23 July 2013 23:05 [Source: ICIS news]
SAN ANTONIO (ICIS)--Despite the recent spate of new nitrogen plant projects, as well as talk of capacity expansion, the sentiment is growing that less than half, if not fewer, of these announcements will ever come into existence. This sentiment was a topic of discussion Tuesday at the 88th Southwestern Fertilizer Conference.
These discussions have come after several new projects have been announced in recent months, propelled by the boom in the domestic gas supply, which has made producing nitrogen increasingly more profitable. Now that many participants have taken a closer look, the idea is growing that most of these plans will be shelved due to several factors including logistics, capital cost and eventual demand.
Canadian fertilizer producer Agrium, which recently announced it had suspended the engineering work on a $3bn nitrogen greenfield project, said by its estimates less than half of the proposed expansions will come on line.
“The big question of course on many peoples' minds is how much of the nitrogen capacity is going to get built in North America. Our view at looking at what’s been announced and our understanding from talking to some of the industry is that about 40% will get built. That is our estimate today. So 7 out of the 18 projects we are forecasting will get built,” said Chuck Magro, Agrium Chief Operating Officer.
Magro said based on a projected annual growth of 2.5% in nitrogen demand, the world market will need two world-class nitrogen plants built per year in order to meet future supply and demand requirements.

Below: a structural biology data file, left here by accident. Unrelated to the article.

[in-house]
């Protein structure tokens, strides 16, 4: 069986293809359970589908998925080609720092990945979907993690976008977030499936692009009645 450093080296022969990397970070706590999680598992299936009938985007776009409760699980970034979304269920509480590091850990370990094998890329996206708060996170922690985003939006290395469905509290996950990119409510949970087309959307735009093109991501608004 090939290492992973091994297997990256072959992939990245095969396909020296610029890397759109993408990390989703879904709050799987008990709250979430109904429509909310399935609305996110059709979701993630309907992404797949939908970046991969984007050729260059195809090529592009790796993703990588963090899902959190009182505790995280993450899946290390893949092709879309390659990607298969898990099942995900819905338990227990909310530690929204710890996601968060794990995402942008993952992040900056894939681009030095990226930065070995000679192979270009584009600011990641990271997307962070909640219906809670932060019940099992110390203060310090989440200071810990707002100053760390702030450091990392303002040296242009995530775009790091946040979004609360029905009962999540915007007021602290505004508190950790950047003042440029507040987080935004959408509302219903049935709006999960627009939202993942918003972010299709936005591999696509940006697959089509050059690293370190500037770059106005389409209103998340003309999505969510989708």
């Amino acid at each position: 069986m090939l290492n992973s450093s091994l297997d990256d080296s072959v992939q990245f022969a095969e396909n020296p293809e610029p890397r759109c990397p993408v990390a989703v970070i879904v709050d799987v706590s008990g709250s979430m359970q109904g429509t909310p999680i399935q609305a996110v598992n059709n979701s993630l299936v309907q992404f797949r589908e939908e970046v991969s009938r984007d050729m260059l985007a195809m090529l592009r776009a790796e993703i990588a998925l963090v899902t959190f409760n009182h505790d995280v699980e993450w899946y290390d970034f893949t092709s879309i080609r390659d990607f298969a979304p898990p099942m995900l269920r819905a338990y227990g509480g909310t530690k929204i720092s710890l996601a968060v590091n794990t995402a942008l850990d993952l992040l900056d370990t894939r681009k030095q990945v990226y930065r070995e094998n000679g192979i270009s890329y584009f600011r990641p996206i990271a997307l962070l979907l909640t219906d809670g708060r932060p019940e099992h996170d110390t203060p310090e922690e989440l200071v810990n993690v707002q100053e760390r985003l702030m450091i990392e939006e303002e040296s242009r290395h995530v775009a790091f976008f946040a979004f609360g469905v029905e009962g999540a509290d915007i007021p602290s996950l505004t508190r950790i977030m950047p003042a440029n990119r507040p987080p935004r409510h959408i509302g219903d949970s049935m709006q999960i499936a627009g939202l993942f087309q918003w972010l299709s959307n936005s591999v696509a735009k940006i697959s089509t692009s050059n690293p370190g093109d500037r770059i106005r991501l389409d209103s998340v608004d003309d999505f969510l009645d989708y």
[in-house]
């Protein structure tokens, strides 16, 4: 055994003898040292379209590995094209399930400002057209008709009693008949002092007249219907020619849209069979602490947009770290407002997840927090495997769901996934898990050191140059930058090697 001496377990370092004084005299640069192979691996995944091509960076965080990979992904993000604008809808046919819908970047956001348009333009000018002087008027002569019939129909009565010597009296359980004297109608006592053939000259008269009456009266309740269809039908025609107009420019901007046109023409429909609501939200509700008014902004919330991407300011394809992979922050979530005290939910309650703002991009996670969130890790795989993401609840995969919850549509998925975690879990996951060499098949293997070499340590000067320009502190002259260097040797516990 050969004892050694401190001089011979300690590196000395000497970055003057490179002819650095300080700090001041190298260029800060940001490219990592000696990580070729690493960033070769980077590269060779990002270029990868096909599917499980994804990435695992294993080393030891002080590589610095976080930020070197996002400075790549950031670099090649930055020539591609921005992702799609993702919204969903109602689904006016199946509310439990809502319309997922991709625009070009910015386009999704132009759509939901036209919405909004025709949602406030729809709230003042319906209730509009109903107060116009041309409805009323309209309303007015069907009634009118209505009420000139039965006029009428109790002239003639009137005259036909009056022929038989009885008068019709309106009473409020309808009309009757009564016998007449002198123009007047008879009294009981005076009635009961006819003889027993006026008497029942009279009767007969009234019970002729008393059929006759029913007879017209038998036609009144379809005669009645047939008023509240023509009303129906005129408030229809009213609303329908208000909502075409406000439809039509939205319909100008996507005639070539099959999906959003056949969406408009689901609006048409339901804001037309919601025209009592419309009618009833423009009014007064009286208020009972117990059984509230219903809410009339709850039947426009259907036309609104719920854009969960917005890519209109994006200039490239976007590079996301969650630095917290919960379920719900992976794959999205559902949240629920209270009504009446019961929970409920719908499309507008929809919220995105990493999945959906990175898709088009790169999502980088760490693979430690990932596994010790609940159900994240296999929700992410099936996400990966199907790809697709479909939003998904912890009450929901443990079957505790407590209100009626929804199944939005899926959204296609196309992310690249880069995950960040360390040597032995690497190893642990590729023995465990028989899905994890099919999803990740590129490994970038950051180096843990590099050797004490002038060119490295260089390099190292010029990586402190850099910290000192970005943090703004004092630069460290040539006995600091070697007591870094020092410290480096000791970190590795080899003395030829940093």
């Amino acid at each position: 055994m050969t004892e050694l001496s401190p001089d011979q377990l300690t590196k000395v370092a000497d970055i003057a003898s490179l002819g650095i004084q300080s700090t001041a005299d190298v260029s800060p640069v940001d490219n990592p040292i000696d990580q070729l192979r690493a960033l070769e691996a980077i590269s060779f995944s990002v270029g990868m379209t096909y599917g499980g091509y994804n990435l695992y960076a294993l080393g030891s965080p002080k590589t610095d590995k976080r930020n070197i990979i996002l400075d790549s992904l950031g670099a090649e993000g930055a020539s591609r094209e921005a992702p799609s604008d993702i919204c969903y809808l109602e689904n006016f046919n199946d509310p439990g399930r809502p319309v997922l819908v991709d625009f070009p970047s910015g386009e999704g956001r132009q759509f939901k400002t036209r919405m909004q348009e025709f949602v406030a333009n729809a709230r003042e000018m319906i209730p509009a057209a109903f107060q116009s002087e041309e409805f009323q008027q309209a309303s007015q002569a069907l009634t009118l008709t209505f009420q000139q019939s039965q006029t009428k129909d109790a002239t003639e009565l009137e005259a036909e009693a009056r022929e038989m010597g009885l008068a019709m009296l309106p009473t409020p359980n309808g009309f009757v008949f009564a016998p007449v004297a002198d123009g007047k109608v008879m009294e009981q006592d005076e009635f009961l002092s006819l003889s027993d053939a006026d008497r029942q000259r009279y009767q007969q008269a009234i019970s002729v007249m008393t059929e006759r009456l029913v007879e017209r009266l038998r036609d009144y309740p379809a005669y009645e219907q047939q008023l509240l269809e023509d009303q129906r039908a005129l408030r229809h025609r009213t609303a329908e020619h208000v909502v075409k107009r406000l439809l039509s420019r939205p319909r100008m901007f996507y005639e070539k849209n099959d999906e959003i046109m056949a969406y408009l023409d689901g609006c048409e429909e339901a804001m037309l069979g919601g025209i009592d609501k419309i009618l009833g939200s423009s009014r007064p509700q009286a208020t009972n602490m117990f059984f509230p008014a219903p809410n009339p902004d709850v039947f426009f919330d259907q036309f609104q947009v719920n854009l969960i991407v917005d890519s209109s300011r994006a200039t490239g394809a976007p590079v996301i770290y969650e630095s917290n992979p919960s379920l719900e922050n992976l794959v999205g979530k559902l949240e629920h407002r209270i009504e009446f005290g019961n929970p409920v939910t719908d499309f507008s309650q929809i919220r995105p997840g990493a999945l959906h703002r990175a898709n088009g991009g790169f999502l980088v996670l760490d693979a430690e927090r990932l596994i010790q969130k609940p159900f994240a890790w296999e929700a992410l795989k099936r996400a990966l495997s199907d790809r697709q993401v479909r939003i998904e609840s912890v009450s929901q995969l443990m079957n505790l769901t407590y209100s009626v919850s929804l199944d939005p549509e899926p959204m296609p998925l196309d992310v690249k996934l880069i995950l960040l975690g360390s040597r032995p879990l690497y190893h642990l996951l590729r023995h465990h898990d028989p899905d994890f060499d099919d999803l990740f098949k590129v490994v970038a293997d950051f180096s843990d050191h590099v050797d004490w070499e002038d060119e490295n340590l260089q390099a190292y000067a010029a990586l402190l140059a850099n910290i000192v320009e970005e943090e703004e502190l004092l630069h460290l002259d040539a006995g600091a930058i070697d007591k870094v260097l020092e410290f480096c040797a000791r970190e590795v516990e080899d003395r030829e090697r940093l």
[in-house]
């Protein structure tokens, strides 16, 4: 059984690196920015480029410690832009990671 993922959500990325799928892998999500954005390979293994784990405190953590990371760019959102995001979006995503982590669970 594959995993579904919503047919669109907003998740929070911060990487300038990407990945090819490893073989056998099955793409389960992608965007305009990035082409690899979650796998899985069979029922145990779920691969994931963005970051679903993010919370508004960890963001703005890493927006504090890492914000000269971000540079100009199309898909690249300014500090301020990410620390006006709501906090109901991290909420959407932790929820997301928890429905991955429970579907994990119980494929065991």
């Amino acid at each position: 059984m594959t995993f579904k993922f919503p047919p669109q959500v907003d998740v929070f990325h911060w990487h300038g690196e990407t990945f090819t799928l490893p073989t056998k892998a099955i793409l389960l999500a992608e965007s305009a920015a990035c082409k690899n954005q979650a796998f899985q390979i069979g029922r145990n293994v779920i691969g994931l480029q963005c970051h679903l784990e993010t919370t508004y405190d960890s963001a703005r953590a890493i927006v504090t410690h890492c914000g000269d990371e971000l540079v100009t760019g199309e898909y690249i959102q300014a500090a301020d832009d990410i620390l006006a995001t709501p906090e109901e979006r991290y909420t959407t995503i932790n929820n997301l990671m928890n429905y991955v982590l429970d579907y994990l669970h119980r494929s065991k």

“This does look like a lot of nitrogen coming on, but we would say the market is balanced and even could be snug,” Magro said.
Magro said a final decision regarding the brownfield expansion at the Borger, Texas facility has not been made. A decision by the board of directors is expected by the end of 2013.
Agrium is not the only producer to take a recent step backward as fertilizer producer Yara International said Friday it has not reversed its decision to postpone the planned expansion of its Belle Plaine facility. The company says the decision is based on cost concerns rather than a worry over future nitrogen oversupply in North America.
The Norwegian producer said while there is a market for fertilizer products, the implications of such an investment would not be financially sound at this point.
A producer said on the conference sidelines Tuesday that he cannot foresee very many of the additional projects coming on line for many reasons. Primarily it would revolve around the increase in capital cost and the uncertainly about the long-term price of natural gas supplies.
Perhaps the most realistic projects are the ones farther along in the process such as the CF Industries (CF) expansions, the source said.
CF earlier this month was granted the air permits for its $3.8bn expansion projects in Donaldson, Louisiana and Port Neal, Iowa. This moves them closer to the company’s objective of having production under way by 2016. At $2.1bn, the project at Donaldson is being billed as the world’s largest nitrogen facility and will eventually have six ammonia plants, five urea plants and three UAN facilities.
The Port Neal project is estimated at $1.7 bn and is anticipated to have an eventually capacity of 849,000 tons of ammonia and 1.35 million tons of urea. CF said the facility will have two ammonia and nitric acid plants and three committed to urea as well as UAN production.
The most recent entry in the US expansion arena is Russian fertilizer producer EuroChem that has announced plans to build an ammonia and urea plant in Louisiana in order to increase its share of sales within the US agricultural market.
Company officials expect to secure a location in southern Louisiana by the end of the year for the proposed $1.5bn project. Construction could take four years to complete, but no details regarding the potential production capacity have been released.
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